For genetic studies, these limitations usually refer to limited samples available for analysis and result in studies based on different datasets that defend significantly different scenarios (for a recent example, see  and ). For craniofacial studies, these limitations refer to the complex model of inheritance and development of the morphological phenotype, which is the result of stochastic inheritance [32, 33] combined with responses to specific environmental and developmental pressures (e.g., ). Nonetheless, the study of craniofacial variation has for a long time been suggesting that there is considerable biological diversity in the Americas over time [10, 12–14, 16, 35], something that has only recently started to be identified in the genetic studies of current and past groups on the continent (e.g., [23, 31]). Taken together, these studies indicate that we still do not have an accurate picture of the biological diversity in the Americas over time, and until we have a better understanding of this diversity, it will be impossible to create reliable models for the settlement of the Americas.
Here, we contribute to the study of biological diversity in the Americas through the analysis of a series of early fragmented skulls from the Quintana Roo region, Mexico. The Quintana Roo material is uniquely important for this discussion for several reasons: First, it represents some of the earliest human remains in the Americas (e.g., [36, 37]), dating to the final millennia of the Pleistocene and beginning of the Holocene. Second, their preservation is among the best in North America, representing the most abundant material available to study biological diversity in the northern continent. While early Holocene remains are more frequent in South America [38, 39], early human remains in North America are notoriously rare . And finally, the Mexican territory represents a geographical funnel, connecting North to Central and South Americas, and as such probably played an important role in the dispersion process between the northern and southern continents. Indeed, several studies have shown very high levels of craniofacial diversity among late Holocene Mexican groups [35, 41], suggesting that the region retained high levels of biological diversity until the end of the Holocene. Therefore, we aim to contribute to the discussion about the settlement of the Americas by testing whether early Mexican populations fit easily in our current understanding of the biological diversity of early American populations.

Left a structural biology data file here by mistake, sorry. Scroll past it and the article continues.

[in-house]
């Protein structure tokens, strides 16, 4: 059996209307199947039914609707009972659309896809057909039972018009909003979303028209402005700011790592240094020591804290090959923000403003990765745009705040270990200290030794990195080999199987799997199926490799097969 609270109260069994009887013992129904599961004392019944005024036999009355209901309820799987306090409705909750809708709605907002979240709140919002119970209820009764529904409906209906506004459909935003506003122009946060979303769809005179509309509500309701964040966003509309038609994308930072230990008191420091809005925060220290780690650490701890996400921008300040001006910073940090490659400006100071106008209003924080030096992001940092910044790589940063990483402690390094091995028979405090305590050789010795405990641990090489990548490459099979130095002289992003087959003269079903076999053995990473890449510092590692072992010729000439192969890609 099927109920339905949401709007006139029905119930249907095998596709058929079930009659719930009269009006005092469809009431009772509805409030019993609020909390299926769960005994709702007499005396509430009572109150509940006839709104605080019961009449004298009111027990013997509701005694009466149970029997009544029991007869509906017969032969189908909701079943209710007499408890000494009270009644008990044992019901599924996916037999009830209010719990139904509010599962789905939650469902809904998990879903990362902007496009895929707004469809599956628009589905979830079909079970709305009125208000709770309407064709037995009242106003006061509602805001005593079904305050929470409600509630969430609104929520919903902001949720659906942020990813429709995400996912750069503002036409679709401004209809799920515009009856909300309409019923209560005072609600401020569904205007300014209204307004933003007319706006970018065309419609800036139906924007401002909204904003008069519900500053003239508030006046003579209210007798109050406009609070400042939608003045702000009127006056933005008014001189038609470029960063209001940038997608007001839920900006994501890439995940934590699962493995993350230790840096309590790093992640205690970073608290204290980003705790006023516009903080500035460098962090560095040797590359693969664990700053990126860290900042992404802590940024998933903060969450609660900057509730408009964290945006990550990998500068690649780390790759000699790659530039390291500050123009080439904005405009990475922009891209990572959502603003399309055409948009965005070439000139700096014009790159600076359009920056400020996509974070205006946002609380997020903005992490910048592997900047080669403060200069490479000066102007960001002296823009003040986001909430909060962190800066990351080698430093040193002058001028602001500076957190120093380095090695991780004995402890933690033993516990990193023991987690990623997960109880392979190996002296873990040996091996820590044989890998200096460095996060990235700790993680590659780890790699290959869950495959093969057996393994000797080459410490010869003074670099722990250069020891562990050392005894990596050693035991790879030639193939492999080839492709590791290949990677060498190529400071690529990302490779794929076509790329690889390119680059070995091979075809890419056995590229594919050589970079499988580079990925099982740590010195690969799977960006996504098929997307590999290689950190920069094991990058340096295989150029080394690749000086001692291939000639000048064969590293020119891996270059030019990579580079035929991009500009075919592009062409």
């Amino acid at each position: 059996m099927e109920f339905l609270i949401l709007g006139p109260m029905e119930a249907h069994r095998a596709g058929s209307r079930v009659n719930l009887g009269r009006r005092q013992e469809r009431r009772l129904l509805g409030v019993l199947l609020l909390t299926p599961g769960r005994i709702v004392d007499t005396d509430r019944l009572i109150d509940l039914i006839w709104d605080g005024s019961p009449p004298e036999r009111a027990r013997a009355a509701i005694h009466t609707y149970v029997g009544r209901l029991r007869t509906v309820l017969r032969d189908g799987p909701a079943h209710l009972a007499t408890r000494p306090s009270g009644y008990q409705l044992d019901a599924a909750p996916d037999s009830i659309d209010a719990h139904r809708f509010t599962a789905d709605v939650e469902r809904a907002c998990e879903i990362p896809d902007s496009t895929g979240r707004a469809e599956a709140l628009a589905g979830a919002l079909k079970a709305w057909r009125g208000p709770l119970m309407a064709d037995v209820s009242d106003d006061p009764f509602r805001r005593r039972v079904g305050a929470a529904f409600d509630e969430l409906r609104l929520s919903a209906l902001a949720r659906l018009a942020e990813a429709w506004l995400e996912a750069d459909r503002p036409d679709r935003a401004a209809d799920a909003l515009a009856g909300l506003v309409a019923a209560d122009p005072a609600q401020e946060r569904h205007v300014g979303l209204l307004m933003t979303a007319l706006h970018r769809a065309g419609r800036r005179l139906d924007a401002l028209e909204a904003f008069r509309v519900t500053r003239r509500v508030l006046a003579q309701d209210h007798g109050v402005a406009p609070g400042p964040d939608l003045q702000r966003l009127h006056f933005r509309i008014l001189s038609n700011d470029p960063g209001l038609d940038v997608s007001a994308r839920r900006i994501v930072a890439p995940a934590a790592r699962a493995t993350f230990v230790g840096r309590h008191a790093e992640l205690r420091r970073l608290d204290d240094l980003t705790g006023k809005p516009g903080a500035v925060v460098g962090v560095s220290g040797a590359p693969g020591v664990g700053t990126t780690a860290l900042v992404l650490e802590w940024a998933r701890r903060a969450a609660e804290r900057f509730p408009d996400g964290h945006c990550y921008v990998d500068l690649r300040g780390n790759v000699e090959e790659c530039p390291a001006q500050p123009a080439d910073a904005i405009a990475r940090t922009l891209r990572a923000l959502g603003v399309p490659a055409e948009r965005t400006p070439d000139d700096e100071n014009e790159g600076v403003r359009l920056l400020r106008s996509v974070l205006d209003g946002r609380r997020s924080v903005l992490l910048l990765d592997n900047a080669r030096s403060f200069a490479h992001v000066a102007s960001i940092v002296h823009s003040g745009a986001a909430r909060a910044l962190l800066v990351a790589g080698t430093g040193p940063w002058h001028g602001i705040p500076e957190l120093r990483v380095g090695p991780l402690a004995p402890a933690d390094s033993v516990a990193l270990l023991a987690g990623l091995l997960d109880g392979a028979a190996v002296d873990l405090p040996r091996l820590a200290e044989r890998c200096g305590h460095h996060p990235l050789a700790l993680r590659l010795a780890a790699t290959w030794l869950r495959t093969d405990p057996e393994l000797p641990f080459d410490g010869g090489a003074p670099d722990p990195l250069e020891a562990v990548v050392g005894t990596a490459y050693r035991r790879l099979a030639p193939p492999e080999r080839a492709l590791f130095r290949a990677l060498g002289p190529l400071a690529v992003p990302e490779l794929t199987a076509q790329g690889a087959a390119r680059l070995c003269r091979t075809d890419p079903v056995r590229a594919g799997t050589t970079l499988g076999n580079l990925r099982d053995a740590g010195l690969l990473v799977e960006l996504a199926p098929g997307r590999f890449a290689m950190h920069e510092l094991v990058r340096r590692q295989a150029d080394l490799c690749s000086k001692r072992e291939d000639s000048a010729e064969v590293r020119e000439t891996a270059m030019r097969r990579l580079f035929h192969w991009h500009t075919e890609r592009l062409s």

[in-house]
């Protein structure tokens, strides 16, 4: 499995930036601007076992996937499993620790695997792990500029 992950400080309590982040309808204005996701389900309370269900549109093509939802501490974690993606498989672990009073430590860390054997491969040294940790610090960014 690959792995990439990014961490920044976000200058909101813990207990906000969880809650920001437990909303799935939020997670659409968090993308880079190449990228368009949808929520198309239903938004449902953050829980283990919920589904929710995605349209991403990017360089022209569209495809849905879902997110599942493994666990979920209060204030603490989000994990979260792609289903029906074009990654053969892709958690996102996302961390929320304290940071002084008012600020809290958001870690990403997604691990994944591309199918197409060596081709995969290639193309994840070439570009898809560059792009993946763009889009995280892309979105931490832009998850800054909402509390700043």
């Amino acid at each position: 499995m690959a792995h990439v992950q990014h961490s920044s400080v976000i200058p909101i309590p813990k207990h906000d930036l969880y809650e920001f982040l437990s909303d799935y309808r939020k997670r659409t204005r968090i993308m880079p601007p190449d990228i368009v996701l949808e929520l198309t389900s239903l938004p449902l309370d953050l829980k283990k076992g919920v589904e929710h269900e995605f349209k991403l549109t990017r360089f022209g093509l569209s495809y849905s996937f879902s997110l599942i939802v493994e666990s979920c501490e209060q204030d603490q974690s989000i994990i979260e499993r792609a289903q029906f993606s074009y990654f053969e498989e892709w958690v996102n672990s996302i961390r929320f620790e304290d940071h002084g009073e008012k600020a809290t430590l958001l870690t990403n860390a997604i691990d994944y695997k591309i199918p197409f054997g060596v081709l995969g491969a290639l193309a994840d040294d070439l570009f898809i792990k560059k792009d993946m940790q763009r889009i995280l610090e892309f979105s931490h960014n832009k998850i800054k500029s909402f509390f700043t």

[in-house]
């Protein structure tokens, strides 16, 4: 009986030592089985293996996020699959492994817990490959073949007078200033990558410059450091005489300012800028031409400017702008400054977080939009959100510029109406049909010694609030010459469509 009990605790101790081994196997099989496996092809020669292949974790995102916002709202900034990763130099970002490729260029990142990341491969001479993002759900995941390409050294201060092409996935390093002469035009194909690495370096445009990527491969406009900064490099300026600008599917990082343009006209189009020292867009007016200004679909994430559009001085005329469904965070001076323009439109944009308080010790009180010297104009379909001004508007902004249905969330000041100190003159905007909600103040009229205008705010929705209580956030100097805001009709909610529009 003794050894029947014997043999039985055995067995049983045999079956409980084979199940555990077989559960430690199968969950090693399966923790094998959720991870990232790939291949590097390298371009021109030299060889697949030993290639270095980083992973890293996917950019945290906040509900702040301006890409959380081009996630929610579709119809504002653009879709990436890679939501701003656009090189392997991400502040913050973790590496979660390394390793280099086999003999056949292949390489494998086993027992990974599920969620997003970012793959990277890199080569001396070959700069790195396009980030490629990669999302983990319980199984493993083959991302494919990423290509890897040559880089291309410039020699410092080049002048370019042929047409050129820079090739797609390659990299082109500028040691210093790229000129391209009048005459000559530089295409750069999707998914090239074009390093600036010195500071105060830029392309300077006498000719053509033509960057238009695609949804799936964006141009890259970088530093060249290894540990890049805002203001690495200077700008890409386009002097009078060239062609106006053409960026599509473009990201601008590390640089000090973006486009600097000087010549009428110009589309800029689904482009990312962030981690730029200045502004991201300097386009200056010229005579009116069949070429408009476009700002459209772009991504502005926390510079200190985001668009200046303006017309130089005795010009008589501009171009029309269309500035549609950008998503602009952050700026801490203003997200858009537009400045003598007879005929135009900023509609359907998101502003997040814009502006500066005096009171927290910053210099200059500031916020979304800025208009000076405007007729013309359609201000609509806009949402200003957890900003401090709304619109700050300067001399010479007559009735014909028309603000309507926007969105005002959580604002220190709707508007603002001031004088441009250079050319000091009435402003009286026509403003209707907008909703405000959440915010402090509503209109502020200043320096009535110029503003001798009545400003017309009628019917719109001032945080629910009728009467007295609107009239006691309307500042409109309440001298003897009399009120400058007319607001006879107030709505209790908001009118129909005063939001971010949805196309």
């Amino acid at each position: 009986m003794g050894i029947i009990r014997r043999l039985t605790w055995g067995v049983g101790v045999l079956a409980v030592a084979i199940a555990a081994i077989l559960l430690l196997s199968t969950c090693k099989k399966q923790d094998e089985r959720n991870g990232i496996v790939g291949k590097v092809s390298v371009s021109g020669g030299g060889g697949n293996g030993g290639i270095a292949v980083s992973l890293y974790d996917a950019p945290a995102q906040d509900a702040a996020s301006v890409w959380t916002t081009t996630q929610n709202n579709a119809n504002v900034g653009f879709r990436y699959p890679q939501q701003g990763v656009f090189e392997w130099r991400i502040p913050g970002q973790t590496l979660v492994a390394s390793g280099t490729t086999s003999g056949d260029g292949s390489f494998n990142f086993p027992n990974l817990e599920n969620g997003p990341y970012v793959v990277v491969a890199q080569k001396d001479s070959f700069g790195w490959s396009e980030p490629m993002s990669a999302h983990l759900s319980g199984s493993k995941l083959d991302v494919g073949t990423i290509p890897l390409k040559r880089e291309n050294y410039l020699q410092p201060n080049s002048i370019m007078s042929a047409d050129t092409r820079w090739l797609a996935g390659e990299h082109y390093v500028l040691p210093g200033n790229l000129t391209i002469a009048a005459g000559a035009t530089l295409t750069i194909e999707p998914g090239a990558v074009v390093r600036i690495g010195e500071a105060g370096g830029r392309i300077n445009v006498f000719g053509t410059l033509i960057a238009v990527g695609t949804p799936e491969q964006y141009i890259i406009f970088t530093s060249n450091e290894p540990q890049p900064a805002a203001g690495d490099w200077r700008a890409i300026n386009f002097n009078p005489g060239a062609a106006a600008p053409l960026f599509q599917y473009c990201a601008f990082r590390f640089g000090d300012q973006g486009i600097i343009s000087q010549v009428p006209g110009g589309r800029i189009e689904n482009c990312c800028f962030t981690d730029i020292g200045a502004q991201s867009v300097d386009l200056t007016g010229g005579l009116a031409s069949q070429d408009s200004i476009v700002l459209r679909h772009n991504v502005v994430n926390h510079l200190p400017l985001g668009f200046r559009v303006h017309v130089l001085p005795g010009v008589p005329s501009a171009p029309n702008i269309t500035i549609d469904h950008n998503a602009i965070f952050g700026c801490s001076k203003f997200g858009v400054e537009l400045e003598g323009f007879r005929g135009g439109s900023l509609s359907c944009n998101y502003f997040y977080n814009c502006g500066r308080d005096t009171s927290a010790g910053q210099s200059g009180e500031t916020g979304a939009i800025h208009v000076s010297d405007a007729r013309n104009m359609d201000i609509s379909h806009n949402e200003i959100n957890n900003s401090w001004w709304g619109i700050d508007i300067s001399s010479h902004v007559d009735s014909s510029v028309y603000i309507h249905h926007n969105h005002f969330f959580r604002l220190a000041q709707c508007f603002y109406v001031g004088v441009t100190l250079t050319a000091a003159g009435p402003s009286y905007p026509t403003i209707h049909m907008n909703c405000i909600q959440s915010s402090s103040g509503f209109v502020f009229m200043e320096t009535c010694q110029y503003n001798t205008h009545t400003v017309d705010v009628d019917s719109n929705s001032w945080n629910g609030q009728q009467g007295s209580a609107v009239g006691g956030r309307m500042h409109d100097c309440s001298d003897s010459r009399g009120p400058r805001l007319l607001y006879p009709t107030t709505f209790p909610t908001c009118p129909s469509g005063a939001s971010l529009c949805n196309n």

The early human remains from Quintana Roo
The Quintana Roo subterraneous karst system is among the most extensive active cave systems worldwide (Fig 1), with a presumed extension of 700 km or more . The cave system was carved mostly during the Pleistocene  by a series of sea level oscillations and changes in the overall hydrology, which intermittently exposed large parts of the cave system. When sea level rose at the end of the Pleistocene and the Early Holocene, between 13 and 7.6 kyr BP, this enormous karst labyrinth was flooded for the last time, preserving both archaeological and anthropological information .
The area is presently restricted to a 20 km North-South directed stretch close to Tulum and extends towards Playa del Carmen. All sites are between a few hundred meters to a maximum of 10 km from the recent coastline. Map created by JAO, using satellite image from USGS. Maps of the caves are available in .